Even the presence of the dazzling Giuseppe Meazza, arguably the best Italian player of all time and the man whose name was put on the San Siro — where Inter Milan and AC Milan, two teams Meazza represented during a glittering club career, still play to this day — couldn’t drown out the “blackshirts” and the cloud of real world events hanging over their win. — JT.
Final: Argentina 3-1 Netherlands (after extra time)
Top goal scorer: Mario Kempes, Argentina
Coming off an incredible run of tournaments in 1966, 1970 and 1974, this one fell rather flat for a couple of reasons. First, the star power was tamped down considerably thanks to both Johan Cruyff’s international retirement and the fact that England, the Soviet Union and European champions Czechoslovakia all failed to qualify. You still had stars like Brazil’s Rivellino, Italy’s Paolo Rossi and Kenny Dalglish of Scotland, who provided a memorable 3-2 upset of Netherlands in the group stage. There were also goals galore — 14 matches featuring at least four of them, including the final — but the standard fell a bit.
Second, and more importantly, controversy was rampant, and not of the “fun to discuss in retrospect” variety. As with Italy 1934, Argentina used the hosting opportunity as a way to promote its brutal government. Political opponents, real or perceived, disappeared in waves (Google “Las Madres de Plaza de Mayo“), and Argentina’s 6-0 win over Peru — in a match that required a heavy goal differential for Argentina to advance — is one of the most suspect in the history of the World Cup.
In the end, a Cruyff-less Dutch team still made a rousing run to the final and forced extra time with a late goal from Dick Nanninga — Rob Rensenbrink actually had a chance to win it for the Dutch in regulation time but hit the post — but goals from Mario Kempes and Daniel Bertoni won it for the hosts. — BC.
This World Cup promised a lot in terms of elite players and star power, but the tournament felt like one of systems over individuals as stronger, deeper teams prevailed over elite players surrounded by so-so squads. Lionel Messi managed just one goal, Croatia’s Luka Modric earned the tournament MVP honors and Cristiano Ronaldo (four goals) saw his Portugal side sent packing by Uruguay in the round of 16. So much for that.
In the end, the deepest, most all-round talented team (France) took home the trophy, riding the goals of Kylian Mbappe and Antoine Griezmann to glory. (It may have also been the last time we saw Paul Pogba in his pomp, too.) Croatia’s rock-solid collective benefited from a gentle draw to meet them there, with the two sides putting on a reasonably entertaining six-goal final.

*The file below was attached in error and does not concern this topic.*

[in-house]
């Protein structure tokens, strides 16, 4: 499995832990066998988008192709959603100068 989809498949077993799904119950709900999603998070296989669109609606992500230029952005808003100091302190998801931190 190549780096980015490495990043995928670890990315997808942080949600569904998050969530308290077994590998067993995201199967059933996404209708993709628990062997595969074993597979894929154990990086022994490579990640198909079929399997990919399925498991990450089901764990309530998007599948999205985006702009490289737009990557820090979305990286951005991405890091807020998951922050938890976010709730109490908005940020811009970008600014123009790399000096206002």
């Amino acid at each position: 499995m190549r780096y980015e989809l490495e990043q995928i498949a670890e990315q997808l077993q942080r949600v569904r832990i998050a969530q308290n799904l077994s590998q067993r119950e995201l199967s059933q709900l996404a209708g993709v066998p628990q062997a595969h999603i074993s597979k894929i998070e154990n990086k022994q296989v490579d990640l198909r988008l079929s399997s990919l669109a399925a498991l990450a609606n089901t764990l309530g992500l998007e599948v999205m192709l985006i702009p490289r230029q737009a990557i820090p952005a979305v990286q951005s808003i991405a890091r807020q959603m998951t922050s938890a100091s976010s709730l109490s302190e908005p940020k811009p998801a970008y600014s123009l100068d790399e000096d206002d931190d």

We got some upsets — Mexico and Sweden beating Germany in the group stage counts, though it was by far Die Mannschaft‘s worst-ever World Cup — but many of the expected giants made it to the knockout stage. There were also precious few flashpoints on the pitch, too: Just four straight red cards were handed out over the whole tournament, the lowest number for a World Cup since 1978. You might think Croatia’s run to the final was one big upset, but they had the benefit of veteran savvy and a generous side of the bracket (Denmark, Russia, England.)
The tournament’s main issues were, as you’d expect, off the field, with hosts Russia facing intense criticism for their human rights issues and hostility towards the LGBTQ+ community, all of it compounded by the scrutiny of their winning bid. (The U.S. Department of Justice would eventually confirm they’d uncovered proof of bribes being handed to FIFA officials in exchange for supporting their hosting rights.) — JT.
Final: Brazil 3-1 Czechoslovakia
Top goal scorers: Garrincha, Brazil; Florian Albert, Hungary; Valentin Ivanov, USSR; Drazan Jerkovic, Yugoslavia; Leonel Sanchez, Chile; Vava, Brazil
An incredible confluence of talent that produced little of lasting memory. Or at least, little good.
The 1950s generation of stars — Brazil’s Didi and Nilton Santos, Spain’s Paco Gento and Ferenc Puskas (having changed his nationality from Hungarian) — was well-represented, and the next generation of Brazil’s Pele and Garrincha, as well as England’s Bobby Moore and Bobby Charlton, was coming of age at just the right time. Garrincha in particular clinched his lofty spot as both a national hero and a presence on “Best Ever” lists with a dominant performance. (Most notably, he scored twice in a 3-1 win over England in the quarterfinals.) The Czechs provided Brazil with a stiff test in the final, taking an early lead and remaining tied into the final 20 minutes, but an inevitable surge gave Brazil a repeat title.
Still, this is remembered primarily as a nasty, violent tournament, characterized by the “Battle of Santiago,” a 2-0 Chile win over Italy that required multiple interventions from police and inspired the yellow/red card system. Goal averages fell, only four Chilean venues were used after the damage from the famous 1960 Valdivia earthquake and attendance was iffy due to how difficult it was to get from Europe to Chile at the time. — BC.
Final: West Germany 1-0 Argentina
Top goal scorer: Salvatore Schillaci, Italy